Scratch with Warrnambool PS students

scratch

‘Scratch’ is an online website and offline software that can be used to create simple animations. It has a range of characters (called ‘sprites’) and backgrounds that can be combined in a multitude of ways. The ‘sprite’ performs on a stage, which is based on the Cartesian co-ordinate system, with (0,0) at the centre. The user creates an animation using simple drag-and-drop commands, such as ‘go to (x,y)’; ‘move 100 steps’ or ‘turn 90 degrees’.

How to start SCRATCHING!

  1. Go to the Scratch site at https://scratch.mit.edu/
  2. Join up to the site with your username and password – you need an email address as well. You can only save your work if you join up.
  3. To share your work with others you need to click on the email message from Scratch.
  4. Click on “Create” and give your project a name.
  5. Start with an “Event” tile, then use the “Pen” to choose a color and thickness.
  6. To change the direction of the line you can use the “Motion” tiles to “Turn clockwise by x degrees” or “Turn anticlockwise by x degrees”.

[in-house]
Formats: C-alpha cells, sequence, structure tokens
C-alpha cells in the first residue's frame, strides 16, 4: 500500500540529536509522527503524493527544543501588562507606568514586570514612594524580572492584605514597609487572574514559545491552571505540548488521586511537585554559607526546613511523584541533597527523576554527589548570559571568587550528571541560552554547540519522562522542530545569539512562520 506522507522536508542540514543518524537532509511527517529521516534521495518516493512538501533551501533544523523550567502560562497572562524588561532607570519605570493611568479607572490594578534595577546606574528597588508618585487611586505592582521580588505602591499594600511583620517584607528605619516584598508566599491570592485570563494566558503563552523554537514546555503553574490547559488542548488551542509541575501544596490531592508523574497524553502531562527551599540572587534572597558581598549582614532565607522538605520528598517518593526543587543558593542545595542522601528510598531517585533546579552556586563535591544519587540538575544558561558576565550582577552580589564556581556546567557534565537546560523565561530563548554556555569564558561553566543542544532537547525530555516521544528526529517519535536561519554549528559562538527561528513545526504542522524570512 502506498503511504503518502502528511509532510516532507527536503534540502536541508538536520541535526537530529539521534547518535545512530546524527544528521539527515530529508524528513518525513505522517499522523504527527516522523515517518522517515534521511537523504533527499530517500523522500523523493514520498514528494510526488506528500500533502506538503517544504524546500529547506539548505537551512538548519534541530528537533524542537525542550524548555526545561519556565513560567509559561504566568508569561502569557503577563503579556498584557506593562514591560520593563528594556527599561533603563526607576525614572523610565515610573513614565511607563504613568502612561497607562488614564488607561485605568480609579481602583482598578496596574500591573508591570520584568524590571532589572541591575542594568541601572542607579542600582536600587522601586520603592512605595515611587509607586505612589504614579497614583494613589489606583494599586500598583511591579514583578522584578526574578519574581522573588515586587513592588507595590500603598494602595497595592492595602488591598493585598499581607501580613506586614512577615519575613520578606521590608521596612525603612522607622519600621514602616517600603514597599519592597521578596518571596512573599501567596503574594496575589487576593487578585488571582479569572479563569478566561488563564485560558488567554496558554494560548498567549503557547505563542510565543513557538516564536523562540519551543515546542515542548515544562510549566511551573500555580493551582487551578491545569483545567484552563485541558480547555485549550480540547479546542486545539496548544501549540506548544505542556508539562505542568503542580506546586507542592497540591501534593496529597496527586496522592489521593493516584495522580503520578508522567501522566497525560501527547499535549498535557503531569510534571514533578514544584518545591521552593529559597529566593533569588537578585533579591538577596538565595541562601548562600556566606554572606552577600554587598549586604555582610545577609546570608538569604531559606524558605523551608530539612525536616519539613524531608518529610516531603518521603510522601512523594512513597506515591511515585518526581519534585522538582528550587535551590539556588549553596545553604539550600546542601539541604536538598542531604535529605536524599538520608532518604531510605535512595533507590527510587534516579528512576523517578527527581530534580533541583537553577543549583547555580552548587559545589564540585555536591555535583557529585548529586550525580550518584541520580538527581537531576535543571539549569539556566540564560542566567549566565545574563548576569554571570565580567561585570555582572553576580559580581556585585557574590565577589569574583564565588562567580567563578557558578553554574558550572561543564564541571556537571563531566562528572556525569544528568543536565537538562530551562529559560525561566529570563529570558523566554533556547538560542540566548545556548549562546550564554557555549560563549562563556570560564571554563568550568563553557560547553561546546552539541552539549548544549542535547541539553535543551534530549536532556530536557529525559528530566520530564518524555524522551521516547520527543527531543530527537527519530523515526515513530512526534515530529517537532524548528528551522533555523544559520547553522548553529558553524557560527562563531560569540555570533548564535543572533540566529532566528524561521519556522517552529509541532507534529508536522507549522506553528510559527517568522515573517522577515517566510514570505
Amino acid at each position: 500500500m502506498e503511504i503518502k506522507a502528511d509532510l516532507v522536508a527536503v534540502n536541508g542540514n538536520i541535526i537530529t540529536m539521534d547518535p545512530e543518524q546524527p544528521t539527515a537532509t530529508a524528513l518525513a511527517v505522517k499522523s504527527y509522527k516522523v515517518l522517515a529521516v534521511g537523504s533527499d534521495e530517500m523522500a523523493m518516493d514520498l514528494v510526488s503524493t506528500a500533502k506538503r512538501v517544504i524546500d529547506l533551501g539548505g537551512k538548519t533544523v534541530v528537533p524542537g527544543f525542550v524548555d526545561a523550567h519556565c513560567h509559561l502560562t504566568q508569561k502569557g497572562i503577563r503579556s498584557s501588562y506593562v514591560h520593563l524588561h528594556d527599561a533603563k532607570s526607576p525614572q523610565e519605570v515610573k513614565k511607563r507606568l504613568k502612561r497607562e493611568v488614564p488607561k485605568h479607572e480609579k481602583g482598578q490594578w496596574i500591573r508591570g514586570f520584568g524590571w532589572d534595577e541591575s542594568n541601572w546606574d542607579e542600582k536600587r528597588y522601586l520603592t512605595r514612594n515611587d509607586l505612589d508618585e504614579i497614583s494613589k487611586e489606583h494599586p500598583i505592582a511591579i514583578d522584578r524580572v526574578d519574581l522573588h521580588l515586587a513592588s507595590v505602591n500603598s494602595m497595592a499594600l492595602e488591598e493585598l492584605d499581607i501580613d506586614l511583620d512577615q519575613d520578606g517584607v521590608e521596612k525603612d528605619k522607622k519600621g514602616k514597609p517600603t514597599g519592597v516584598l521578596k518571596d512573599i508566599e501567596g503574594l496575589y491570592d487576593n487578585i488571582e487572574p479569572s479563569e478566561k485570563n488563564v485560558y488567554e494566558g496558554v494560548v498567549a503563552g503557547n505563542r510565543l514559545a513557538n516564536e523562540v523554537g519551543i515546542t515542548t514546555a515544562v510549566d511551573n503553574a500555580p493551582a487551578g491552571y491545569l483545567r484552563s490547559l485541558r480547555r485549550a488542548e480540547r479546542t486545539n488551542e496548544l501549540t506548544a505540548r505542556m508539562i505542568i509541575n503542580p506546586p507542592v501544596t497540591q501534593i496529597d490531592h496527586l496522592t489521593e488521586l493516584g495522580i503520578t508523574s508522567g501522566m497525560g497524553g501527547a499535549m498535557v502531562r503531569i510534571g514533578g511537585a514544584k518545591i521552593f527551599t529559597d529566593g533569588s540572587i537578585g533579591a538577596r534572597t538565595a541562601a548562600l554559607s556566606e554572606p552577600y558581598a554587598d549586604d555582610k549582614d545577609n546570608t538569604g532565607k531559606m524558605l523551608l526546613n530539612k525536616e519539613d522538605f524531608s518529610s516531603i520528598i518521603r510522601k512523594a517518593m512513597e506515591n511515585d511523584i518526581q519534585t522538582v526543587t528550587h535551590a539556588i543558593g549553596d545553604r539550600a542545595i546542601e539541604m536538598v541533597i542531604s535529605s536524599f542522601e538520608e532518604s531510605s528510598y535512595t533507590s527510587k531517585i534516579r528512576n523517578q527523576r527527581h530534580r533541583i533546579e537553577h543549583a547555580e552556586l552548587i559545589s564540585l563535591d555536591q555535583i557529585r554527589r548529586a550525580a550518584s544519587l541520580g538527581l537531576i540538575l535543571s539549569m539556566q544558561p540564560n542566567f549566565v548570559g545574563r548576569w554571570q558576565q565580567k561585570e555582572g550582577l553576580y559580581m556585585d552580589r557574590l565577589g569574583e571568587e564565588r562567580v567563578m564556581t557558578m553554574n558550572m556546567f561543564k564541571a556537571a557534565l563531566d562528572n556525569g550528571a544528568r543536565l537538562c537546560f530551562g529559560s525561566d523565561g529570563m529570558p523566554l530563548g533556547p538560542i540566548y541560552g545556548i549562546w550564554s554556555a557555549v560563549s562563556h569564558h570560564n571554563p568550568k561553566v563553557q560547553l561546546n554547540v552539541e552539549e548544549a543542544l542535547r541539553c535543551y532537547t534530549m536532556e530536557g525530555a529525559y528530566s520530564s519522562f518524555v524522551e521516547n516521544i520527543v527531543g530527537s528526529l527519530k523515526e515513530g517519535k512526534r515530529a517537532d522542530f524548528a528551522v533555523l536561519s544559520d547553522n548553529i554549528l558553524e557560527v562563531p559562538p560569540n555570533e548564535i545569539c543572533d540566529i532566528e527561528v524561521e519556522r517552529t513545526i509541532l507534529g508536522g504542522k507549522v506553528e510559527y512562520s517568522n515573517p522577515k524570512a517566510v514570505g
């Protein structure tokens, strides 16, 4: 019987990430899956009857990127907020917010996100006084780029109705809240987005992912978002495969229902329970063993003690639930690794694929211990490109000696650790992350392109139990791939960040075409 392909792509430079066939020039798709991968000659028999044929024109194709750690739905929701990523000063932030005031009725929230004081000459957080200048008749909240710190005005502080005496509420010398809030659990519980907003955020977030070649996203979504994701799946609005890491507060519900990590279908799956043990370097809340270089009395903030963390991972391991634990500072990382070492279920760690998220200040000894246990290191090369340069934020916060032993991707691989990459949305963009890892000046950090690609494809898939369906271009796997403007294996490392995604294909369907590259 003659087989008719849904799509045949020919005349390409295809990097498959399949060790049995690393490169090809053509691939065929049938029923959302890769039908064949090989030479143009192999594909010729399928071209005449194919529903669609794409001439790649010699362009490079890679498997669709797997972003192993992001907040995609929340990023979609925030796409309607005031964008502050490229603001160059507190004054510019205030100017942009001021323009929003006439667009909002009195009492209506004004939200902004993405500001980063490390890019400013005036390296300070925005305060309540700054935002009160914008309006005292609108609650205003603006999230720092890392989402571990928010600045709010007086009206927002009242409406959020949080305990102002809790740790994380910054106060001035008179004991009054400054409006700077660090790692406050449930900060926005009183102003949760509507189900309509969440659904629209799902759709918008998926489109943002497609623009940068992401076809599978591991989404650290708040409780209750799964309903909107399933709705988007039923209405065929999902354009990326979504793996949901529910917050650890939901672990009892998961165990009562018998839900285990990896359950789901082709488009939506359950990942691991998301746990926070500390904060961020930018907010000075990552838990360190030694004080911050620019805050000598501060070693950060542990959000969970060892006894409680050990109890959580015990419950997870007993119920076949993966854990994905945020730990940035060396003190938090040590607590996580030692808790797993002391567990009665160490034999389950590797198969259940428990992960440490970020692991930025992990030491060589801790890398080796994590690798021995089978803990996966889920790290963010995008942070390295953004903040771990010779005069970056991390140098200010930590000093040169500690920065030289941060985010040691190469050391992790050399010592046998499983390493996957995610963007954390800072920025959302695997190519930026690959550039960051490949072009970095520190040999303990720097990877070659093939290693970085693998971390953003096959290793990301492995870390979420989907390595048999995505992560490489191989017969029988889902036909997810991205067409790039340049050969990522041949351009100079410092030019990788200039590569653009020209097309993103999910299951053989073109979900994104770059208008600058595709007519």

7. You can also start your drawing at a specific point by choosing “Go to (x,y)” and choose which direction to point in (up, down, left, right).
  8. Choose a background and sprite and program the character to draw a geometric shape.
  9. Use Scratch to explain a simple Maths or science concept, such as how to calculate the perimeter and area of a shape.
  10. Find, choose and adapt an existing Scratch game for your own purposes.
  11. Download a Scratch game planner here.

Some general, transferrable skills that you can learn with Scratch:

  • Logical and creative thinking
  • Systematic reasoning with instant feedback
  • Communication and collaboration with peers
  • Problem solving
  • Developing patience and persistence
  • Greater sense of control and responsibility for the learning process

Students can learn many maths concepts using Scratch, such as:

  • Cartesian co-ordinate system
  • Identifying, creating and naming angles (acute, right, obtuse, straight and reflex)
  • Identifying, creating and naming polygons
  • How to calculate the perimeter of polygons
  • How to calculate the area of polygons

References:

 

2 Comments


  1. Britt,
    We are very excited to have the opportunity to visit Hawkesdale P-12 College and work with both yourself and other students learning Scratch.

    Reply

    1. Thanks Steph,

      We have several students who completed the GamesNet program last year, who will demonstrate their games and assist WPS students to learn Scratch programming. We hope you enjoy your afternoon at Hawkesdale!

      Reply

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